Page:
Frustrated with myself this morning. Weighed in at 252 lbs, and I understand there will be ups and downs in my weight based on a number of factors, but I have not done things to help myself this past week very much. I, once again, ate food right before bed last night, and once again was too liberal about what constitutes "yellow" food and how much to eat.
I had steak, more than I planned on eating, for dinner. It was high in sodium and is clearly a yellow food, but I kept on eating it rather than only eating the amount on my plate. I also ate lemon blueberry pancakes that Bekah got out for lunch. And I even put maple syrup on them, which is either a yellow or a red food, and yet I kept eating them. And then Kathy made Strawberry bread and I nibbled at that, with the nibbles turning into eating pieces of it. So, overall, I had a day of eating much more yellow food and probably some red, rather than making it to the 80% green target.
The lack of fresh vegetables, especially greens, in my diet this past week is really telling. I feel less hydrated and more like eating starchy foods. I also have done poorly at planning out what to eat in advance, compared with other weeks. I will get both of these back on track this week and pair them with exercise. My goal is to walk at least 5,000 steps per day each day this week and to do at least one exercise routine through an app each evening this week.
Today, I weighed in in the 250s, a target I've been looking forward to for a while. When I'm in the 260s and 270s, my clothes don't fit well, my blood pressure is strained, I have low energy, I don't like the way I look, and some movements are difficult, such as bending to get things on the ground. In the 250s, I feel like I start to take an edge off of the super-high weight. Even still, it won't be until 243 that I hit the 10% weight lost target and feel more able to do things like work out. But moving into a different set of 10s on the scale feels encouraging.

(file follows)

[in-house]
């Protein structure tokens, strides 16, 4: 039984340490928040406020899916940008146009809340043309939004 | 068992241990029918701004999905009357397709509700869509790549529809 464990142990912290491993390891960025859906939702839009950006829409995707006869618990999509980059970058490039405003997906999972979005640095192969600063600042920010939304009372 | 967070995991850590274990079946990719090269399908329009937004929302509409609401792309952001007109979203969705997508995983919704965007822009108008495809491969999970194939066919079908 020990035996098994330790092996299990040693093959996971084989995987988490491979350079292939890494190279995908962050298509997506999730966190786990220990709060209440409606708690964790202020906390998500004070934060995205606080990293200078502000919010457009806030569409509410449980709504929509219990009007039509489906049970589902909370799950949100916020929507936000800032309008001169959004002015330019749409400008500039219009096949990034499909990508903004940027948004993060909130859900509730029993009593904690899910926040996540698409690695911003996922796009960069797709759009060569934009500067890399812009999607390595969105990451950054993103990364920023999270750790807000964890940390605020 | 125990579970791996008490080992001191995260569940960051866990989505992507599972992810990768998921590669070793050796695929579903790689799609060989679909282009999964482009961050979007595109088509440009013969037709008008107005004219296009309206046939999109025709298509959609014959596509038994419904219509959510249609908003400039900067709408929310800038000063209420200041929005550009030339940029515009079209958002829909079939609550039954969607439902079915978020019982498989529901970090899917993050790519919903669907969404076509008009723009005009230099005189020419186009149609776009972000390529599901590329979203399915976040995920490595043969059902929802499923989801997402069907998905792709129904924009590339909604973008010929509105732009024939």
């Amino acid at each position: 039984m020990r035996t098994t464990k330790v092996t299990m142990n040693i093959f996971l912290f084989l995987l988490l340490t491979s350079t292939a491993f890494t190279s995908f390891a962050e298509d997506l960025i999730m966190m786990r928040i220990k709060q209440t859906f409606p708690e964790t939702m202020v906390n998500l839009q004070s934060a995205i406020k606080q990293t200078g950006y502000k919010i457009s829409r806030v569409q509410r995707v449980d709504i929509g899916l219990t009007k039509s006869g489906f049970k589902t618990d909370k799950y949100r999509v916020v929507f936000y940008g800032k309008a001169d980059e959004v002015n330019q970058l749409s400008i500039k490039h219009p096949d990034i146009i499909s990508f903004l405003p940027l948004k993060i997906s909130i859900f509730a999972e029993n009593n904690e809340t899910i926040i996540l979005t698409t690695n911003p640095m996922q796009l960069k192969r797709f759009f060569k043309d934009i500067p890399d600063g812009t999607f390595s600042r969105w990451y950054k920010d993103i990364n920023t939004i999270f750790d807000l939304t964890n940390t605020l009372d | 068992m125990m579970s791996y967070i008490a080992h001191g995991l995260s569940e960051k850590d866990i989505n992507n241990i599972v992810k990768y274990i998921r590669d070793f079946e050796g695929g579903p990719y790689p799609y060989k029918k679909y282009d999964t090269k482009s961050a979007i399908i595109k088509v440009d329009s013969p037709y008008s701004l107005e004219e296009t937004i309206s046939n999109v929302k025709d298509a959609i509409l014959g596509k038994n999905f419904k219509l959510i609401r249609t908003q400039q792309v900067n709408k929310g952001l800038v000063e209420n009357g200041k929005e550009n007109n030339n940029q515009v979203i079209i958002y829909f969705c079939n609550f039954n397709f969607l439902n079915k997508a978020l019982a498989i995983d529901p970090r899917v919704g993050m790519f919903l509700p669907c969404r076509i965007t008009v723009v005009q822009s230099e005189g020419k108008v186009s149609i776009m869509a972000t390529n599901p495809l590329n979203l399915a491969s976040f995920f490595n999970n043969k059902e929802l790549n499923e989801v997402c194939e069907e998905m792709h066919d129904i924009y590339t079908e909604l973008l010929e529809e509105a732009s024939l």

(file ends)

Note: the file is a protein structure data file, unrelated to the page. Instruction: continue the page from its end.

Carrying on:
I don't know how many times I've lost weight and told myself "I will never allow myself to weigh in the 270s again, or the 260s, etc." only to end up there once again once I quite trying and quit caring. Putting the pounds on happens so quickly. I remember being down to 220 lbs right when we were about to move to Colorado. I made a trip here (we owned the house already) to get some work done in a concentrated period of time, and I remember stepping on the scale and hitting the 220 mark. I had been doing personal training in Arizona for some time, and I reached the point of losing more than 50 lbs. But I felt like I was starving...I eating a low carb diet, mostly meats and vegetables. Before I left Colorado to head back home, I went to the store and bought a box of chocolates and ate the whole thing. Then I went to The Black Eyed Pea restaurant and ate a huge meal of stuff that was fried. It was like I had held my breath as long as I could tolerate and was finally letting go and returning to my old eating habits. And I did...the cravings and the old habits returned with a vengeance and I put the pounds back on 5 at a time for the next few months, finding myself right back where I had started.
It's not like I was unaware of what was happening--I knew the talk about changing your lifestyle forever rather than going on a deprivation diet. But the truth was I didn't want to have a life where I was deprived of what I wanted, so I was holding on until I lost enough weight, so I could then return to my old ways. The problem was, returning was like surrendering to nearly-uncontrollable cravings. I remember being in church and having an immense craving to leave right then and go buy two or three bags of candy and down them all at once. It didn't make much sense at all, but I remember the feeling being so powerful it nearly consumed me.